Alafair Burke: Alice Humphrey shows up at work one day and the entire place is gone — stripped bare as if it never existed, vacant except for the dead body of the man who hired her. Before she knows it, the police are telling her that the man's not who she thought he was, and they're unable to confirm any of the facts she believed to be true about her job.
It's one of those stories where a normal person's life is turned completely upside down. I've always loved that movie Gaslight and tried to capture that "Am I going crazy?" feeling as I was writing Long Gone.
Alafair Burke: There was a freedom with Long Gone, not only because it was a stand-alone but also because Alice Humprey, unlike my series characters, wasn't approaching the story as a person in law enforcement. Samantha Kincaid is a prosecutor. Ellie Hatcher's a cop. They have to maintain those roles within the story or else the book loses its credibility. Alice, on the other hand, could do anything in response to the events on the page, as long as they were consistent with her character. Because she knows less than Samantha or Ellie about the system, she approaches her dilemma with a degree of naivety. On the other hand, she isn't bound by process, so can take risks that they might not.
Alafair Burke: I have worked some really crummy jobs. I think the worst was selling credit card insurance as a telemarketer. I sat in this huge room filled with side-by-side phones. The rule was that you couldn't say good-bye and hang up until the person said no three separate times. Overseers in a glass room above the main floor would randomly audit all of the calls to make sure you were following your script. It was a hideous experience, but it paid two dollars an hour more than my other job at the mall, so I had to do it. At least I never found a body on the floor. I guess that's a plus.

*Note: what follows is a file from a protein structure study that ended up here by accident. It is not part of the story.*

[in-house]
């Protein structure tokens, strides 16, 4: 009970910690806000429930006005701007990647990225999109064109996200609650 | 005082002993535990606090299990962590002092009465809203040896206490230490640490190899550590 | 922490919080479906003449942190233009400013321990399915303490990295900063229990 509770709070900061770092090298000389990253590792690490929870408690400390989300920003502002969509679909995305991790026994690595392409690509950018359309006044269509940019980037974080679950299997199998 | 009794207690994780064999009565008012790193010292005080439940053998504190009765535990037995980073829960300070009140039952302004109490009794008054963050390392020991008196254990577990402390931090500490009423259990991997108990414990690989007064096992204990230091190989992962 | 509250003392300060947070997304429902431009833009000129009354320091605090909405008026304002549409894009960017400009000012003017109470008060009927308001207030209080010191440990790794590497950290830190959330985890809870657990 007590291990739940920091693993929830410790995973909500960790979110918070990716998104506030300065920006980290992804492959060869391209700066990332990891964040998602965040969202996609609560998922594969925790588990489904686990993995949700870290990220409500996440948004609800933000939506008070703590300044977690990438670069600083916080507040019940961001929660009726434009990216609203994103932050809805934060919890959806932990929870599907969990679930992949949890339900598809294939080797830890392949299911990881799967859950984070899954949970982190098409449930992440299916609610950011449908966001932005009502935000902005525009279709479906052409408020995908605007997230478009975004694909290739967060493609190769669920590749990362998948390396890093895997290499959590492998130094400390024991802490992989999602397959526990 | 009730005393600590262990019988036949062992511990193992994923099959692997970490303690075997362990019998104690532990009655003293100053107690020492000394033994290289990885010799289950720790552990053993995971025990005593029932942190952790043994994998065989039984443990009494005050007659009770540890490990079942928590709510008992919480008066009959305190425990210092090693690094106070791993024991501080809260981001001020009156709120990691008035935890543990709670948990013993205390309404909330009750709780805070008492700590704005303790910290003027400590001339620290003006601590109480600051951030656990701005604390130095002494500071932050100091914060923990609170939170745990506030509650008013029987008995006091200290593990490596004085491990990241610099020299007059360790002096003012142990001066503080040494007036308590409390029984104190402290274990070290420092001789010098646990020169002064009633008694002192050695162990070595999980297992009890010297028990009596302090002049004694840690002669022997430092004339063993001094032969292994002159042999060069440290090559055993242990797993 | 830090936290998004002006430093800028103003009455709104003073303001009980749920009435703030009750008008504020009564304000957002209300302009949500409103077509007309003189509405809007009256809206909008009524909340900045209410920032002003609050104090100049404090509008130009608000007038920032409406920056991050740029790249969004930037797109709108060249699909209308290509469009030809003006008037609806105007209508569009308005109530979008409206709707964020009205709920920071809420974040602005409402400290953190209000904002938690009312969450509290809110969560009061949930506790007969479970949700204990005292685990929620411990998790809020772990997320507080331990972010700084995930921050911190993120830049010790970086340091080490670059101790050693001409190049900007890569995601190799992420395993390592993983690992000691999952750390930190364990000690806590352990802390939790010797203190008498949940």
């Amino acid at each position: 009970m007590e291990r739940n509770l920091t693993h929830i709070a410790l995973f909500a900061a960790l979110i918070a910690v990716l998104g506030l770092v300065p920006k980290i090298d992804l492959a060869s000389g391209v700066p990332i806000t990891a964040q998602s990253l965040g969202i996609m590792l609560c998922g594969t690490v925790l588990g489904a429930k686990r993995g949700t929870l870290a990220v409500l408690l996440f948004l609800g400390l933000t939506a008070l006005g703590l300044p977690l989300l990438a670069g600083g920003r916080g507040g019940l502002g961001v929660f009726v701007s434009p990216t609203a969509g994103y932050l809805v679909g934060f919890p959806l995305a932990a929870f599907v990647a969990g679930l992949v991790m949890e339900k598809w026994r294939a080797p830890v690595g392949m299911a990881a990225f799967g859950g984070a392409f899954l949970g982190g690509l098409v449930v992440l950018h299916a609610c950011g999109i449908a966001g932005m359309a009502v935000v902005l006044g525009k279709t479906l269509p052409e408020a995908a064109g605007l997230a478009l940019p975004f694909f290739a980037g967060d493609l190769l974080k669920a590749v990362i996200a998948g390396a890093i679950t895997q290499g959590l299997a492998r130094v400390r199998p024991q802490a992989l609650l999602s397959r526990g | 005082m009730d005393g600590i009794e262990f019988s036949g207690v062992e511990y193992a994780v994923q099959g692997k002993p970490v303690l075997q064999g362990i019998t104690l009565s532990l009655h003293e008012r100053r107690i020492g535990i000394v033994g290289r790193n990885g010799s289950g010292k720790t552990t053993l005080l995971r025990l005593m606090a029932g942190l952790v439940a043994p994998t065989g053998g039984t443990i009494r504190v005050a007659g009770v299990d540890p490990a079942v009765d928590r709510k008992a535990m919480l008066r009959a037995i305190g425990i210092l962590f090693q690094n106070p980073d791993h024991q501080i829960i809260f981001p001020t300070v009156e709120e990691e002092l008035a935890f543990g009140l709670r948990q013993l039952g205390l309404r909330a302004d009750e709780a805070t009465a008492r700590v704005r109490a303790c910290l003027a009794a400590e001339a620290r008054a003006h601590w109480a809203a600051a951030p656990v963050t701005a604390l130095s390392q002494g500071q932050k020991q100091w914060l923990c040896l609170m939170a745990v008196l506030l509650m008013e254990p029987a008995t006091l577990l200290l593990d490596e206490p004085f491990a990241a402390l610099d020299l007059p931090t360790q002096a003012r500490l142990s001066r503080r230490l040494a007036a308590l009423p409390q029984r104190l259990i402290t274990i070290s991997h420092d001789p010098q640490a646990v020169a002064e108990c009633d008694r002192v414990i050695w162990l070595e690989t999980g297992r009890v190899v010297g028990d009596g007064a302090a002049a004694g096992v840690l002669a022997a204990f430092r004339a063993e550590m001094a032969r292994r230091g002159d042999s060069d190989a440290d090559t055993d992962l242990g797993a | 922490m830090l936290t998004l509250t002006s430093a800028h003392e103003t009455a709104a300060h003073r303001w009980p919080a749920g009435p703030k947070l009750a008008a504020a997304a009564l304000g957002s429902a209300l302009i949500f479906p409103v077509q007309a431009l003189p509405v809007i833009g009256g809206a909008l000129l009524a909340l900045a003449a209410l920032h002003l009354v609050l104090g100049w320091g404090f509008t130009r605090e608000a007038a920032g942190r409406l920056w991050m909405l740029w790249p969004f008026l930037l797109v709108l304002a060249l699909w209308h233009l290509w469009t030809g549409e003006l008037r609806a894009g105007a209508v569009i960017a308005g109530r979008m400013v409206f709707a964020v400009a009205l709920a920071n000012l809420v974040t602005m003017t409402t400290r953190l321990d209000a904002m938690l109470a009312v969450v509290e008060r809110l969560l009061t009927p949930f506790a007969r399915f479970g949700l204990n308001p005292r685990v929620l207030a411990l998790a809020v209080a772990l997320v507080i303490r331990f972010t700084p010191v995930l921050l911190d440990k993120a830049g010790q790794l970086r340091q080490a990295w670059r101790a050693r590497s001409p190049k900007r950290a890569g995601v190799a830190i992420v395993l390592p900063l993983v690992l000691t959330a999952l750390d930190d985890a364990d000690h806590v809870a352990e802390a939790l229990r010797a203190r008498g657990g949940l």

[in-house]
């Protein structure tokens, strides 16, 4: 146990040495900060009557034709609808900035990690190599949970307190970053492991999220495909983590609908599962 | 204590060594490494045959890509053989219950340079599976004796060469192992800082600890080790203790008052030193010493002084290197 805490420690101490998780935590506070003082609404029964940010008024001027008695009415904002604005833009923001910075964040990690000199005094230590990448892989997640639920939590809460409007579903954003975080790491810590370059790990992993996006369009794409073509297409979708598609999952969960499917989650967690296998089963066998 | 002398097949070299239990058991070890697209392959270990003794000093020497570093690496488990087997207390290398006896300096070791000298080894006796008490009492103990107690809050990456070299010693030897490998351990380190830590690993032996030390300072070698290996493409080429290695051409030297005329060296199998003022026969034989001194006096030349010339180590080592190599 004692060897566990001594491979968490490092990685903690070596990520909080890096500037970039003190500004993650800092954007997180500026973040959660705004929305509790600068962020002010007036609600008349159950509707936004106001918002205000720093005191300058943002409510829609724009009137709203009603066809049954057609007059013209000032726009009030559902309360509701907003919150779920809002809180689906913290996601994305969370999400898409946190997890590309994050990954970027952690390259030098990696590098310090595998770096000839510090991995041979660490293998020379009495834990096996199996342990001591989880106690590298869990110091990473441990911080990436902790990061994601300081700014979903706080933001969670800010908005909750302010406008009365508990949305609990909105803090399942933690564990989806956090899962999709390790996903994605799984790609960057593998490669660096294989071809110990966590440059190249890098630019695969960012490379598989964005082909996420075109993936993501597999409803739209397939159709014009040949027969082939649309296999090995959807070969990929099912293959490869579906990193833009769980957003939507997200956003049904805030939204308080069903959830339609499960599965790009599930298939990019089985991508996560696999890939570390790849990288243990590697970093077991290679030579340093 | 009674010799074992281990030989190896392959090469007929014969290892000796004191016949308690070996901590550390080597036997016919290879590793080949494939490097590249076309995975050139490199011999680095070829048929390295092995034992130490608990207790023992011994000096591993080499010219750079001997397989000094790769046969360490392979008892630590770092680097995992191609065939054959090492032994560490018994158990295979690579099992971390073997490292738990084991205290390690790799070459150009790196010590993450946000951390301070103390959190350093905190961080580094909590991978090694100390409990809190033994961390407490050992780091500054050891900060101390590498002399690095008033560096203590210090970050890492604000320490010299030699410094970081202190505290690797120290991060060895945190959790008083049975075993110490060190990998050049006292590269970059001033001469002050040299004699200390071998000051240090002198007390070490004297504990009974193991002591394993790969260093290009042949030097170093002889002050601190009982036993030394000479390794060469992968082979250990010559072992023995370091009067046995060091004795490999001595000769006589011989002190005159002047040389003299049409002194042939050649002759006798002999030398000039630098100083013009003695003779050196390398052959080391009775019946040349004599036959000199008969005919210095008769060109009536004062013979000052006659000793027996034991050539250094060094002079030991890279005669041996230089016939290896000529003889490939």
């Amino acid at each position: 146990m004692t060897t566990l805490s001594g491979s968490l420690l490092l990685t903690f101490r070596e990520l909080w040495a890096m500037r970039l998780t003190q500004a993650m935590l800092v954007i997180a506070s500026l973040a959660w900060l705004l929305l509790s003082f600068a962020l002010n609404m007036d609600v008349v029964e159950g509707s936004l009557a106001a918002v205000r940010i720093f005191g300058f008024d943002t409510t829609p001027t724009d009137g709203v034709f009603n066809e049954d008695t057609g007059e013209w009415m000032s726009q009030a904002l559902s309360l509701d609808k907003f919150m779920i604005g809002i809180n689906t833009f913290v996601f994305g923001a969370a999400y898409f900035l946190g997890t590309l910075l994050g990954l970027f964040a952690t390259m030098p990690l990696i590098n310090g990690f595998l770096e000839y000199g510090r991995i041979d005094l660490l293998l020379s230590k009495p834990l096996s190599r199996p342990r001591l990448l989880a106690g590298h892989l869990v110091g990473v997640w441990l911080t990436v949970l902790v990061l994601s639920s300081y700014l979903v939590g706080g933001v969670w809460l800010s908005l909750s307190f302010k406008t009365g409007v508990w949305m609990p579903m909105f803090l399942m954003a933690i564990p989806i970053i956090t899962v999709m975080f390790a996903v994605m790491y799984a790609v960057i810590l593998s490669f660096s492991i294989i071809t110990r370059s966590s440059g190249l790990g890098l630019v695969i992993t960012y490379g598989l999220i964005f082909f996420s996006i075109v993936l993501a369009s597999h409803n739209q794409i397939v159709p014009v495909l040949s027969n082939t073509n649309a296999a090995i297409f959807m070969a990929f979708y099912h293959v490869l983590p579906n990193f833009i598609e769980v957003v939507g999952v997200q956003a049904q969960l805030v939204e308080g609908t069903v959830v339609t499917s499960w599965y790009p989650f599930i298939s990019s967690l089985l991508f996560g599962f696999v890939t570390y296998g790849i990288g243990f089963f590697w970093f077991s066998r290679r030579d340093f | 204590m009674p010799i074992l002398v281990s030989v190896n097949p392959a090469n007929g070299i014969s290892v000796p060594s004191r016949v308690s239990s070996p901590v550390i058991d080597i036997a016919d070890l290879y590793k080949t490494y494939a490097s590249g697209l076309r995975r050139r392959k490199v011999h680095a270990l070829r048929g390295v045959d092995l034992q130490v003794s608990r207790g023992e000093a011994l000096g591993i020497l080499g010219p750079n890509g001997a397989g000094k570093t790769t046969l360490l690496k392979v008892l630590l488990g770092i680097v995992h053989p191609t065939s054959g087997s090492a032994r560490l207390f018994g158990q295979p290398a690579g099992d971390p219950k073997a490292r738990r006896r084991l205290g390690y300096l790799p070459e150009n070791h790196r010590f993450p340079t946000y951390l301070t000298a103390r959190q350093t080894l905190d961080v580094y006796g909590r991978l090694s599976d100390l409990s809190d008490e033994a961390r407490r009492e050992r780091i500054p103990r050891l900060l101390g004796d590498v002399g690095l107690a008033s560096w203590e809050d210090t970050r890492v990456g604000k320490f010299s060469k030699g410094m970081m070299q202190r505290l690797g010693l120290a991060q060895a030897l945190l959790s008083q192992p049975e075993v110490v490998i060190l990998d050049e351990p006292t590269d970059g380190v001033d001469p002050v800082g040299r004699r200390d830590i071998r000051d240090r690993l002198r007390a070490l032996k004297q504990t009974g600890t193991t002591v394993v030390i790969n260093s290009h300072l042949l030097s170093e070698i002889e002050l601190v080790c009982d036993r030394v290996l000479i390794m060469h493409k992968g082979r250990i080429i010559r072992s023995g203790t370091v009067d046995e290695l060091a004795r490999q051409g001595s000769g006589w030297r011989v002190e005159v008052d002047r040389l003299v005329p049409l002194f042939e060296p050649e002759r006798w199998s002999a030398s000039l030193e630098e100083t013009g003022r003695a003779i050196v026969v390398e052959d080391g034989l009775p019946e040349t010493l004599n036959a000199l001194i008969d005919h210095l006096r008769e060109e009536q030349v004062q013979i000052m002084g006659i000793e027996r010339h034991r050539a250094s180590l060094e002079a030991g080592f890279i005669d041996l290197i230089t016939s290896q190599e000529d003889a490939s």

Alafair Burke: I'm reading Heartbroken by Lisa Unger. She's a fantastic writer.
Alafair Burke: I know people have mixed feelings about using real brand names or locations in fiction, but I always enjoy stumbling upon something familiar in a book. And even if I'm not familiar with the reference, I get a sense that the character is living in the actual world. I tend to write about my favorite New York spots. It's a way for me to celebrate the city I now consider home.
Alafair Burke: Never Tell is an Ellie Hatcher novel. The central story concerns the death of Julia Whitmire, a wealthy prep-school student who is found dead in her bathtub. Ellie believes it's a suicide, but the Whitmire family uses its influence to force an investigation. It turns out that Julia's life was more complicated than it seemed. Isn't that what always makes a book more interesting? As a writer, I like to use a set-up that may seem very familiar to readers at the inception and then flip it on its head. Let's just say there are some flips in this one.
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